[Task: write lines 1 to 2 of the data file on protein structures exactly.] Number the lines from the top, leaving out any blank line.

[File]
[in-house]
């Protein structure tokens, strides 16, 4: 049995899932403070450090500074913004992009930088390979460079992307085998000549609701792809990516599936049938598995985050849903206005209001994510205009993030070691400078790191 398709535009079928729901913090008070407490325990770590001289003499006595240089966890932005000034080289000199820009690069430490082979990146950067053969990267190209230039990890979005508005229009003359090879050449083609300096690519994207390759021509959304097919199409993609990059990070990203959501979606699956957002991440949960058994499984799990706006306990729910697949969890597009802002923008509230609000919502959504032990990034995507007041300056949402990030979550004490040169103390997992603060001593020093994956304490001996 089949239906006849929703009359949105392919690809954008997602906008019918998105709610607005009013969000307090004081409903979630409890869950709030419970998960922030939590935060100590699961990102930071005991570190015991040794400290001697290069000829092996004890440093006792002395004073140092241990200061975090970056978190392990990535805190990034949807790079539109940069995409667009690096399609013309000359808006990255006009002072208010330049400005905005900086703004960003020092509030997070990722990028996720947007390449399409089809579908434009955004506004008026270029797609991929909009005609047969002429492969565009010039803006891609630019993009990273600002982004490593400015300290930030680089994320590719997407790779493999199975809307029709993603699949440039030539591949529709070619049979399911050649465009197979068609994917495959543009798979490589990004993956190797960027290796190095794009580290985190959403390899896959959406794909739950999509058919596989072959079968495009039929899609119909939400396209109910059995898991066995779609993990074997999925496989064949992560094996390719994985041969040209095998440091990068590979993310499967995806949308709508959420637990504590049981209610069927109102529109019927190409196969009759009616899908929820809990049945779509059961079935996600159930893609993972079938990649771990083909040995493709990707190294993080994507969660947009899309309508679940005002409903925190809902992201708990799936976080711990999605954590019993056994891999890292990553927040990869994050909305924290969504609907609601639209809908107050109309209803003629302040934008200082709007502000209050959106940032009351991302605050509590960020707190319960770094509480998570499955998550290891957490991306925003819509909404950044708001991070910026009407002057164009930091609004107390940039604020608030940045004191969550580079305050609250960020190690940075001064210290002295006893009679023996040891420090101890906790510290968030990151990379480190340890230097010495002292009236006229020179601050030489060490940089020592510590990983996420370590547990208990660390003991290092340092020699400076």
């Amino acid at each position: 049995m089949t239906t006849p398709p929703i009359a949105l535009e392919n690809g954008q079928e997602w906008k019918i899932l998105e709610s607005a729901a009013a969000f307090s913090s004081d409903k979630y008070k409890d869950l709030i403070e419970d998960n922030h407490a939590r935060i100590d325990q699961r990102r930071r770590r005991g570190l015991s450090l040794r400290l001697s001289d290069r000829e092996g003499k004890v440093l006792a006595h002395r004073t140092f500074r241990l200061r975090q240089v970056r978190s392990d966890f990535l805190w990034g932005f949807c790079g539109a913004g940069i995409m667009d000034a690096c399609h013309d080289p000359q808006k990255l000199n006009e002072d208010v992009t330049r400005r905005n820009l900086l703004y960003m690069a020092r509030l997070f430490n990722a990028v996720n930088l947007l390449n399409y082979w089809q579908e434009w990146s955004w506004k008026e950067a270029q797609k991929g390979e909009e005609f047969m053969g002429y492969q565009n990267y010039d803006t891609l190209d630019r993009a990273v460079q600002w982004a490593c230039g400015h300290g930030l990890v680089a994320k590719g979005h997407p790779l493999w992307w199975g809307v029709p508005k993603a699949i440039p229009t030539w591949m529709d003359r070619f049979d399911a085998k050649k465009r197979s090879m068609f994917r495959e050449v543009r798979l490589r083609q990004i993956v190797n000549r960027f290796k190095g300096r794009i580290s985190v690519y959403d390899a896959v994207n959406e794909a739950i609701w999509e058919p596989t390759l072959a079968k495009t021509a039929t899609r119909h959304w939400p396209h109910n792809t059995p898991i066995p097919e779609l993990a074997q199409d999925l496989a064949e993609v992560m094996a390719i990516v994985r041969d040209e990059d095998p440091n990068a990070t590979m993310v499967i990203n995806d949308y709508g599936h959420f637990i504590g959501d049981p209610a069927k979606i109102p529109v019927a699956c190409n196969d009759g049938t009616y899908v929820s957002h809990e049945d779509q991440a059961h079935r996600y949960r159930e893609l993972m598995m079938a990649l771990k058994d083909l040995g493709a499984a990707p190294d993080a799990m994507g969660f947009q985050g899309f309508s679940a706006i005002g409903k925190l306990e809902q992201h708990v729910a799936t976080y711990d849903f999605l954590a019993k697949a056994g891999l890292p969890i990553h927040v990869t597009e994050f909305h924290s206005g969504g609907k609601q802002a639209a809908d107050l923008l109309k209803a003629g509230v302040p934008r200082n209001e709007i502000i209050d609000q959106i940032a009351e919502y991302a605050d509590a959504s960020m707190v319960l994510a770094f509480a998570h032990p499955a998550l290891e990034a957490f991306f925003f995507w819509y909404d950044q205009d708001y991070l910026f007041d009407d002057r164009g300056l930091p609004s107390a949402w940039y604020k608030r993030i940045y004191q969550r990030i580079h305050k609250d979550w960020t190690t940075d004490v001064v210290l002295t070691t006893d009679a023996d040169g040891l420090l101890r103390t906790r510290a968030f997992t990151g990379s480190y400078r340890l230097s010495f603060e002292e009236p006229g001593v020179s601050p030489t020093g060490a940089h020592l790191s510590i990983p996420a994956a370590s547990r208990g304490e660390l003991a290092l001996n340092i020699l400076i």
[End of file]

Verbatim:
[in-house]
């Protein structure tokens, strides 16, 4: 049995899932403070450090500074913004992009930088390979460079992307085998000549609701792809990516599936049938598995985050849903206005209001994510205009993030070691400078790191 398709535009079928729901913090008070407490325990770590001289003499006595240089966890932005000034080289000199820009690069430490082979990146950067053969990267190209230039990890979005508005229009003359090879050449083609300096690519994207390759021509959304097919199409993609990059990070990203959501979606699956957002991440949960058994499984799990706006306990729910697949969890597009802002923008509230609000919502959504032990990034995507007041300056949402990030979550004490040169103390997992603060001593020093994956304490001996 089949239906006849929703009359949105392919690809954008997602906008019918998105709610607005009013969000307090004081409903979630409890869950709030419970998960922030939590935060100590699961990102930071005991570190015991040794400290001697290069000829092996004890440093006792002395004073140092241990200061975090970056978190392990990535805190990034949807790079539109940069995409667009690096399609013309000359808006990255006009002072208010330049400005905005900086703004960003020092509030997070990722990028996720947007390449399409089809579908434009955004506004008026270029797609991929909009005609047969002429492969565009010039803006891609630019993009990273600002982004490593400015300290930030680089994320590719997407790779493999199975809307029709993603699949440039030539591949529709070619049979399911050649465009197979068609994917495959543009798979490589990004993956190797960027290796190095794009580290985190959403390899896959959406794909739950999509058919596989072959079968495009039929899609119909939400396209109910059995898991066995779609993990074997999925496989064949992560094996390719994985041969040209095998440091990068590979993310499967995806949308709508959420637990504590049981209610069927109102529109019927190409196969009759009616899908929820809990049945779509059961079935996600159930893609993972079938990649771990083909040995493709990707190294993080994507969660947009899309309508679940005002409903925190809902992201708990799936976080711990999605954590019993056994891999890292990553927040990869994050909305924290969504609907609601639209809908107050109309209803003629302040934008200082709007502000209050959106940032009351991302605050509590960020707190319960770094509480998570499955998550290891957490991306925003819509909404950044708001991070910026009407002057164009930091609004107390940039604020608030940045004191969550580079305050609250960020190690940075001064210290002295006893009679023996040891420090101890906790510290968030990151990379480190340890230097010495002292009236006229020179601050030489060490940089020592510590990983996420370590547990208990660390003991290092340092020699400076």